I was very disappointed with chapter 6, where Dawkins attempts to answer the question, “why be good?” And the reason I was disappointed is because the question is not, “why be good?” Instead, the question should be, “if there is no God, then what is the basis for good and evil?” In other words, you can come up with all the evolutionary explanations you want to as to “why” we should be “good.” But the problem is, what if your “good” is not the same as my “good?” The “why” becomes completely irrelevant.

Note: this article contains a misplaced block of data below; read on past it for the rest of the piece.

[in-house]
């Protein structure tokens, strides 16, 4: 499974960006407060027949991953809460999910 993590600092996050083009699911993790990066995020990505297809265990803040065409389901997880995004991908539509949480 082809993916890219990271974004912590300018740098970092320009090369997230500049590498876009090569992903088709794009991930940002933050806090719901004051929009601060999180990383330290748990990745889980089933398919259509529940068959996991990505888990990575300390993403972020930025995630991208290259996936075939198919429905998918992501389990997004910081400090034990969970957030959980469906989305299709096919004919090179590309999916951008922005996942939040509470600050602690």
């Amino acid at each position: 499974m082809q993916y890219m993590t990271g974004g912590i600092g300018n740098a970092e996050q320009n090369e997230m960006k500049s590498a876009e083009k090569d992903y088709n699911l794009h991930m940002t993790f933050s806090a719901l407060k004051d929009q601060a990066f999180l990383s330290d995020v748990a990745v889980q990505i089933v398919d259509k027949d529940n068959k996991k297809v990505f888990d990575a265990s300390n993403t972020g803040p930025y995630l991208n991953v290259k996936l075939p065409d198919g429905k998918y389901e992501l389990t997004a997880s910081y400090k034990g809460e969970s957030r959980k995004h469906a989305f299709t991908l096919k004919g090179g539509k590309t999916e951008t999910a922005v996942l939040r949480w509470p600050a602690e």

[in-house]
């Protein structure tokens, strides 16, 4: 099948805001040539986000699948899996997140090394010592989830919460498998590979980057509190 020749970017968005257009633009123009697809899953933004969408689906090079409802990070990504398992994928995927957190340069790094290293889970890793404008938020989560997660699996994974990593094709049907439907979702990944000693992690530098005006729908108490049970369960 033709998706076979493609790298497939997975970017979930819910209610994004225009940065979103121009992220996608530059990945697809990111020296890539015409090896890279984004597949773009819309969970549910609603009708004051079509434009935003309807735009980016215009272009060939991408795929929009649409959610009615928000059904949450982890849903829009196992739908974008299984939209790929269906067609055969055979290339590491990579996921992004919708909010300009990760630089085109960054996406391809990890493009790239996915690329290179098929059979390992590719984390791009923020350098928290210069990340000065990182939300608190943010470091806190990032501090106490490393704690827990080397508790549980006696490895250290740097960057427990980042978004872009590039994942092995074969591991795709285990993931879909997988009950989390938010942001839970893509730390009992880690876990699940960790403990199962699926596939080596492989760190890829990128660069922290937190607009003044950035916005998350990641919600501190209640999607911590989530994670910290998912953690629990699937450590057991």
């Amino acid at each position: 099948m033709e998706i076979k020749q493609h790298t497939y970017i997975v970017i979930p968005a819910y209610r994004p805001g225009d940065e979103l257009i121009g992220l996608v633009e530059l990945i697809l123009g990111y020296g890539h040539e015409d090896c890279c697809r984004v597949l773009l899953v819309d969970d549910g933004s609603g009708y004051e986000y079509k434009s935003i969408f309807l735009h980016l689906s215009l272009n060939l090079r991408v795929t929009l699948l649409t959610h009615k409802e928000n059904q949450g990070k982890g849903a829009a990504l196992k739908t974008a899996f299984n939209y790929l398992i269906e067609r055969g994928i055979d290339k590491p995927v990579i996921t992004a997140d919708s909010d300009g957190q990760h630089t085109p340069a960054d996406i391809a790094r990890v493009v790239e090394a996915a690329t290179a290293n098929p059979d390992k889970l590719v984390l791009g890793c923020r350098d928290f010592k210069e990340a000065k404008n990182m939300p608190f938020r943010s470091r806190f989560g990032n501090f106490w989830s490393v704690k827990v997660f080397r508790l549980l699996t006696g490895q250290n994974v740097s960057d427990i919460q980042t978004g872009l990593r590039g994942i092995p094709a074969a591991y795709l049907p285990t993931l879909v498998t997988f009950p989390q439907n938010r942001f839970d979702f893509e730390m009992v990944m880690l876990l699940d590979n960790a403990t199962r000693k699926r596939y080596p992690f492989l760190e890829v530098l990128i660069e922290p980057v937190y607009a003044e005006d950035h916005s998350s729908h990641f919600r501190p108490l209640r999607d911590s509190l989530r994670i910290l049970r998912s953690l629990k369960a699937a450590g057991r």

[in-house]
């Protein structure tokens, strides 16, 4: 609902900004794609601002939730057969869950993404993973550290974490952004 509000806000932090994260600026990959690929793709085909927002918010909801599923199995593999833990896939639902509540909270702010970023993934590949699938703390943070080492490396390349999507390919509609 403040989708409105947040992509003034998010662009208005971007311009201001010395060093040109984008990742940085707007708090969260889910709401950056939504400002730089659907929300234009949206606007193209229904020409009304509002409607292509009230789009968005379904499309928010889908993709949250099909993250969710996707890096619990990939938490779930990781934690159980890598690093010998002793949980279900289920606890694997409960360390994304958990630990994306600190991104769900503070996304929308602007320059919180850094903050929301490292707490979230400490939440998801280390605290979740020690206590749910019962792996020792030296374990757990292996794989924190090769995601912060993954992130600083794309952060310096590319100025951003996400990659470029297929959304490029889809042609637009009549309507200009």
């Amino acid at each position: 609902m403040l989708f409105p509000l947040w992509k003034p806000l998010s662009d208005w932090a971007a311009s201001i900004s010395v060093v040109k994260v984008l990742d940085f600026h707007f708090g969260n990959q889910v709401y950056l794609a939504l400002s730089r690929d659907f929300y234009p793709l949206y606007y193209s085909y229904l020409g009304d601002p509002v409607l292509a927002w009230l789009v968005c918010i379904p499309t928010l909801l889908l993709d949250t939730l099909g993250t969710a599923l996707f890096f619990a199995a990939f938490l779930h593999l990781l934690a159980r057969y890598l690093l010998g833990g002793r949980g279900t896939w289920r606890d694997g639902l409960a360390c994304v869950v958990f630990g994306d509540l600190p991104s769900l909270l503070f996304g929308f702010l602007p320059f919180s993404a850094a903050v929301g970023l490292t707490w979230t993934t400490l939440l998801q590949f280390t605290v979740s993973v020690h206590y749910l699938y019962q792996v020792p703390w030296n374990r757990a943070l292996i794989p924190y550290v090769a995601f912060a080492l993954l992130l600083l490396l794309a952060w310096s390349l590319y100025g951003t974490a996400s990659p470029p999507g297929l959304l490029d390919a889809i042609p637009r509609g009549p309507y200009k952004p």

Chapter 7 is an attempt to disprove the Bible as any sort of “good book.” But the argument assumes too much; namely, that Dawkins has an objective basis for judging the Bible. Even if the Bible were the most cruel and sadistic book in existence; if it is true, then its morality is true. Dawkins fails to realize this and simply argues on the basis that he is the objective beholder of true morality. But what he forgets is if atheism is true, then morality is up for grabs. In other words, what’s wrong for you might be right for me. Later in the chapter, Dawkins sought to list his “10 commandments,” as if they were somehow authoritative and binding upon all men. Sure, you might find a lot of people who think that its moral to obey, “in all things strive to cause no harm (Commandment #2).” But if you talk to the countless thousands who are in prisons worldwide for causing unjustified harm to others, they might just be there because they disagreed with the “second commandment.” So here, Dawkins assumes what he is trying to prove; that these “commandments” are somehow the yardstick of morality.